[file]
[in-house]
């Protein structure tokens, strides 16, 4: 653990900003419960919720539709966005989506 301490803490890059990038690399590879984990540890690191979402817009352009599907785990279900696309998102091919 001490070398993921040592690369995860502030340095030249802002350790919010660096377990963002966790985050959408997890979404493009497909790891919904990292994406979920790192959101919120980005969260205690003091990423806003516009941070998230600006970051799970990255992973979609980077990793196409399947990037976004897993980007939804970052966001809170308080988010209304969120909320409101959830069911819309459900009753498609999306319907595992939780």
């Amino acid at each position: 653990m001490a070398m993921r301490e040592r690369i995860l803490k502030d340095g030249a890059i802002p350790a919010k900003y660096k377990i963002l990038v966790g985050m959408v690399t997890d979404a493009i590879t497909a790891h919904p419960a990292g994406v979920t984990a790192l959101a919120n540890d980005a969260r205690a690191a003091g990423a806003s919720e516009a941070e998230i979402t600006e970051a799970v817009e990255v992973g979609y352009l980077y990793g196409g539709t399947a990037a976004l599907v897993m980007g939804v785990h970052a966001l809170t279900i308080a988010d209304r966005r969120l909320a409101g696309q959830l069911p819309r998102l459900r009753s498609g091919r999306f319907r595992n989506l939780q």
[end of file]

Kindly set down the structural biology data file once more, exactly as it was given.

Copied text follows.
[in-house]
């Protein structure tokens, strides 16, 4: 653990900003419960919720539709966005989506 301490803490890059990038690399590879984990540890690191979402817009352009599907785990279900696309998102091919 001490070398993921040592690369995860502030340095030249802002350790919010660096377990963002966790985050959408997890979404493009497909790891919904990292994406979920790192959101919120980005969260205690003091990423806003516009941070998230600006970051799970990255992973979609980077990793196409399947990037976004897993980007939804970052966001809170308080988010209304969120909320409101959830069911819309459900009753498609999306319907595992939780």
């Amino acid at each position: 653990m001490a070398m993921r301490e040592r690369i995860l803490k502030d340095g030249a890059i802002p350790a919010k900003y660096k377990i963002l990038v966790g985050m959408v690399t997890d979404a493009i590879t497909a790891h919904p419960a990292g994406v979920t984990a790192l959101a919120n540890d980005a969260r205690a690191a003091g990423a806003s919720e516009a941070e998230i979402t600006e970051a799970v817009e990255v992973g979609y352009l980077y990793g196409g539709t399947a990037a976004l599907v897993m980007g939804v785990h970052a966001l809170t279900i308080a988010d209304r966005r969120l909320a409101g696309q959830l069911p819309r998102l459900r009753s498609g091919r999306f319907r595992n989506l939780q």